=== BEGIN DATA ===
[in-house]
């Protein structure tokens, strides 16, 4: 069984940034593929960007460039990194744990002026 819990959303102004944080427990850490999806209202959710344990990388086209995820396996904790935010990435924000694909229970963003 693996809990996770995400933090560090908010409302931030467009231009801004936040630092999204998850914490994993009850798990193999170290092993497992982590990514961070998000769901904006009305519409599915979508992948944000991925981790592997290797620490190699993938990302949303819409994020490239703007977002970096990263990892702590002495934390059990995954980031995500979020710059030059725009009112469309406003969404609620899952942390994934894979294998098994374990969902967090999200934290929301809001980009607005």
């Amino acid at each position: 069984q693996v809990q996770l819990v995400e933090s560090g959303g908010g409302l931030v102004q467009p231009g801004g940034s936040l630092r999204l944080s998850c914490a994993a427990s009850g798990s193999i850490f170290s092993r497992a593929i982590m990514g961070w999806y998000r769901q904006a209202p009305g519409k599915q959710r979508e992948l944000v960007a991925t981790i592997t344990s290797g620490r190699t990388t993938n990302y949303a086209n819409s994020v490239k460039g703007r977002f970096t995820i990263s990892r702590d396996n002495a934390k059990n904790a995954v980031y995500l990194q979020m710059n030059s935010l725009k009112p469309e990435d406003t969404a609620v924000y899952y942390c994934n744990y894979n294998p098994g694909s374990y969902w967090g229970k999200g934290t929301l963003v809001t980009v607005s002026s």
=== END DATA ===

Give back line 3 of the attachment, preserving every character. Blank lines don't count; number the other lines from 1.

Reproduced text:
């Amino acid at each position: 069984q693996v809990q996770l819990v995400e933090s560090g959303g908010g409302l931030v102004q467009p231009g801004g940034s936040l630092r999204l944080s998850c914490a994993a427990s009850g798990s193999i850490f170290s092993r497992a593929i982590m990514g961070w999806y998000r769901q904006a209202p009305g519409k599915q959710r979508e992948l944000v960007a991925t981790i592997t344990s290797g620490r190699t990388t993938n990302y949303a086209n819409s994020v490239k460039g703007r977002f970096t995820i990263s990892r702590d396996n002495a934390k059990n904790a995954v980031y995500l990194q979020m710059n030059s935010l725009k009112p469309e990435d406003t969404a609620v924000y899952y942390c994934n744990y894979n294998p098994g694909s374990y969902w967090g229970k999200g934290t929301l963003v809001t980009v607005s002026s």